Iran and its Relationship to Afghanistan After the Nuclear Deal: A New Era for Constructive Interaction?

PRIO Paper

Tadjbakhsh, Shahrbanou & Mohammad Fazeli (2016) Iran and its Relationship to Afghanistan After the Nuclear Deal: A New Era for Constructive Interaction?, PRIO Paper. Oslo: PRIO.

How would the conclusion of the nuclear deal and the lifting of the sanctions on Iran be expected to alter relations with Afghanistan? The opening of Iran can be turned into the victory for soft power and a model for diplomacy, reform and moderation. But to gain a rightful place as a benevolent and strong neighbor whose dividends of peace could spread over the region, Iran needs to avoid specific pitfalls, this policy brief warns, looking specifically at six elements: governance, economic opportunities, water tensions, security guarantees, cultural heritage, and cooperation with the West.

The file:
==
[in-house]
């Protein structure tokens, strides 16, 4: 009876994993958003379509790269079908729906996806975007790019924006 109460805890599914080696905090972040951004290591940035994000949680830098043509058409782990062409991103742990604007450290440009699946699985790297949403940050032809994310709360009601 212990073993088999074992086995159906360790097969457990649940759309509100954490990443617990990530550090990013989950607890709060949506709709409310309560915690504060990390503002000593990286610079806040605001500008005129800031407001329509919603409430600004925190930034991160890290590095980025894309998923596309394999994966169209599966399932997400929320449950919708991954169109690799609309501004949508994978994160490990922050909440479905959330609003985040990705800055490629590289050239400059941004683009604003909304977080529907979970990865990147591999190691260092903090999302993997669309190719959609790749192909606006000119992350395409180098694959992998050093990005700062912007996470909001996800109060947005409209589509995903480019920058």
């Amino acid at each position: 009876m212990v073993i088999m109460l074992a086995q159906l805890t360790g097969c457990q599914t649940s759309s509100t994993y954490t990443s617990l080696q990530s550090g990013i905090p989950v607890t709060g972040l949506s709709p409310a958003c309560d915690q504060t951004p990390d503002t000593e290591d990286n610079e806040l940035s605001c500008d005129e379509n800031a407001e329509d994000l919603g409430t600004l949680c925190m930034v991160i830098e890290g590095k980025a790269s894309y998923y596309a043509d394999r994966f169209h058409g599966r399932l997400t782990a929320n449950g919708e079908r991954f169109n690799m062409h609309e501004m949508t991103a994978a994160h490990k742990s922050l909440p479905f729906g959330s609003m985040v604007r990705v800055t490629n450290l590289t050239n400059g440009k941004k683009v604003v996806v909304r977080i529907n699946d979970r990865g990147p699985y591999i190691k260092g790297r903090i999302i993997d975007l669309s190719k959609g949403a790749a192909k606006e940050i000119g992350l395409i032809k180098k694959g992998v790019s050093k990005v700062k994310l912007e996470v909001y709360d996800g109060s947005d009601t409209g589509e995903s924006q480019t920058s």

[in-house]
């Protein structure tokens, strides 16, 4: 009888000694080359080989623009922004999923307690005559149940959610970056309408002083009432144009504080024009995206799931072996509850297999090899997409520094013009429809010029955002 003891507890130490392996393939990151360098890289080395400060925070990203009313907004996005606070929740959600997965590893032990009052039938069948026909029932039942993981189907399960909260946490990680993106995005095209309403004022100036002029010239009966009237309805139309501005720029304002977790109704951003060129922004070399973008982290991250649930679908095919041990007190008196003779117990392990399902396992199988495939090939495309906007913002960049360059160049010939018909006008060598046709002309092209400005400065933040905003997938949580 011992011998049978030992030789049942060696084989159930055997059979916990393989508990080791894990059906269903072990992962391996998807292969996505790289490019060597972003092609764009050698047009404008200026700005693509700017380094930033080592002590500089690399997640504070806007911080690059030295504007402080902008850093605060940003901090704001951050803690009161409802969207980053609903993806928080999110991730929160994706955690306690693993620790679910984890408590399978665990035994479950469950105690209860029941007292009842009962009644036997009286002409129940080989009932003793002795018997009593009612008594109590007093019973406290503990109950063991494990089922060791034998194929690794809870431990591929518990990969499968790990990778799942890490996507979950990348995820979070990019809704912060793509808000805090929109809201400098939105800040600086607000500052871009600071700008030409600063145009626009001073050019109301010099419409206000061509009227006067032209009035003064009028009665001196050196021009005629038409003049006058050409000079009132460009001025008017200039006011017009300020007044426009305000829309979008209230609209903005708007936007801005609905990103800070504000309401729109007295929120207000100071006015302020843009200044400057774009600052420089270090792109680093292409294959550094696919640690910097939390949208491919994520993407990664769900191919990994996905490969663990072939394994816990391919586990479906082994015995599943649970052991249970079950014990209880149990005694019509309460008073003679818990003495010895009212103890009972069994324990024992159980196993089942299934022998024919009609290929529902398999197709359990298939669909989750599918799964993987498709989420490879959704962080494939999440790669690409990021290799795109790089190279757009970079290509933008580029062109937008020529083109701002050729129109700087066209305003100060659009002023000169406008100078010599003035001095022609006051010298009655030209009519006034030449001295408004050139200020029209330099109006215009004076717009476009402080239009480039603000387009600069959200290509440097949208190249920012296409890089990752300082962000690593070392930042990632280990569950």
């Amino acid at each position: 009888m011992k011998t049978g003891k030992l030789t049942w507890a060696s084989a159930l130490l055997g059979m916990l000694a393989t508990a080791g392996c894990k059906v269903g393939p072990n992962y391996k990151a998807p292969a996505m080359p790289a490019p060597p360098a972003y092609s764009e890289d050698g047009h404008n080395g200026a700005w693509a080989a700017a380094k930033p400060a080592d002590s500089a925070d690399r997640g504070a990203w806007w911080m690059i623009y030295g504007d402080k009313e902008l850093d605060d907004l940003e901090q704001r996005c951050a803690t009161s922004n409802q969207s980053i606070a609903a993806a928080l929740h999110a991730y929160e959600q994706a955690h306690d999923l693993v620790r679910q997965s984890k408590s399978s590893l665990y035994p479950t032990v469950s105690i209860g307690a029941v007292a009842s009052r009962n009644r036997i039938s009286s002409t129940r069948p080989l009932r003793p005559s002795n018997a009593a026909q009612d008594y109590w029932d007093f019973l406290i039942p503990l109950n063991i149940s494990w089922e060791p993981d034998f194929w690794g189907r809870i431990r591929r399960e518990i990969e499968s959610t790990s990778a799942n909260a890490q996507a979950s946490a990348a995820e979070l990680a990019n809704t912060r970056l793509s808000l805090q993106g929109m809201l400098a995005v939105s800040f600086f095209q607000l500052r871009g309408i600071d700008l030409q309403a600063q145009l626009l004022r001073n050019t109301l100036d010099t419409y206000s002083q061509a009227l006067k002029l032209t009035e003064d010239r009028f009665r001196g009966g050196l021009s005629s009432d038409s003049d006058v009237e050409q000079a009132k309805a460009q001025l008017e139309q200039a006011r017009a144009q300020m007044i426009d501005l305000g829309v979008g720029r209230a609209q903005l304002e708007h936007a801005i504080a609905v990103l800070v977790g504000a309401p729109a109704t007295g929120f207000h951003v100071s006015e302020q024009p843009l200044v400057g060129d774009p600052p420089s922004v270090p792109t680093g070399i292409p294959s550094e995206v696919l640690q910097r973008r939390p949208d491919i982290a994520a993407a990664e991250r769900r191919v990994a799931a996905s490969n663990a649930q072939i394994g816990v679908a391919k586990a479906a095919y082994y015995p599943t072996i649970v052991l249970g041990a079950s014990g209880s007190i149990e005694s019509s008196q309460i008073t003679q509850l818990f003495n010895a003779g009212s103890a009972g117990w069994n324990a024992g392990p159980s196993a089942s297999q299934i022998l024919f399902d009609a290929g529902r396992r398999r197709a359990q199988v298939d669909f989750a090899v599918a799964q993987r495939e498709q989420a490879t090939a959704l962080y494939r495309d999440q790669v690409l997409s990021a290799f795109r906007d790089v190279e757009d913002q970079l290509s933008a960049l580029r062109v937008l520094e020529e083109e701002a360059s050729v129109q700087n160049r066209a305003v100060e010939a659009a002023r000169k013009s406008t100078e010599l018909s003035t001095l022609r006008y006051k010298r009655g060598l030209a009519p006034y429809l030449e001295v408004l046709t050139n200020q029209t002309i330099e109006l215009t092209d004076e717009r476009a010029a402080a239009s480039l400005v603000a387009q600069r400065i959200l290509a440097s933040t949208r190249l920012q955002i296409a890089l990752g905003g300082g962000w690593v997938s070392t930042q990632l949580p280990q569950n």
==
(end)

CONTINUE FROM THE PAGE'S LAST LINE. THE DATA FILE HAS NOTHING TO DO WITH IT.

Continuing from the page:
What does success depend on? First of all, much of the cooperation is preconditioned on the future of the nuclear deal and how momentum will be sustained. Other significant hurdles must also be overcome: refraining from using Afghanistan as a terrain for the Iran–Saudi Arabia conflict, curbing pressure on Afghan migrants in Iran that feeds negative public sentiments in Afghanistan, avoiding the entry of Afghans in any sectarian wars in Afghanistan and in the Middle East.  ​

Should the hurdles discussed in this brief be successfully managed, tangible progress can be made on the most basic challenges that the region has to grapple with: 1) Economic revival of the region, boosted by renewed relations between Iran, India and Pakistan which could then provide new opportunities for jobs and prosperity in Afghanistan through trade and transit; 2) Preventing and curbing violent extremism and terrorism through reviving the common civilizational values, religion, culture, philosophy, literature and history of the region.